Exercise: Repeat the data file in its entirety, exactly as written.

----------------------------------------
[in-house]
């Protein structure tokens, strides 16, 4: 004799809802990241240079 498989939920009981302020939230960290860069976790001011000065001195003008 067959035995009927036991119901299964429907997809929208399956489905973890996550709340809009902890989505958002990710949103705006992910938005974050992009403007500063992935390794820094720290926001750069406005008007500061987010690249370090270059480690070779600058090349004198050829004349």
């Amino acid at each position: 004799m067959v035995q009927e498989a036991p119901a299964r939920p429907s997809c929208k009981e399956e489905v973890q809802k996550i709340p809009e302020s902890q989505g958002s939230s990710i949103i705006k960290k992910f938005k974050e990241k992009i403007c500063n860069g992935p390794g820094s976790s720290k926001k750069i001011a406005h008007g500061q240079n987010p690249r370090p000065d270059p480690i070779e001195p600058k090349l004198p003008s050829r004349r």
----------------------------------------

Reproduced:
[in-house]
């Protein structure tokens, strides 16, 4: 004799809802990241240079 498989939920009981302020939230960290860069976790001011000065001195003008 067959035995009927036991119901299964429907997809929208399956489905973890996550709340809009902890989505958002990710949103705006992910938005974050992009403007500063992935390794820094720290926001750069406005008007500061987010690249370090270059480690070779600058090349004198050829004349």
């Amino acid at each position: 004799m067959v035995q009927e498989a036991p119901a299964r939920p429907s997809c929208k009981e399956e489905v973890q809802k996550i709340p809009e302020s902890q989505g958002s939230s990710i949103i705006k960290k992910f938005k974050e990241k992009i403007c500063n860069g992935p390794g820094s976790s720290k926001k750069i001011a406005h008007g500061q240079n987010p690249r370090p000065d270059p480690i070779e001195p600058k090349l004198p003008s050829r004349r």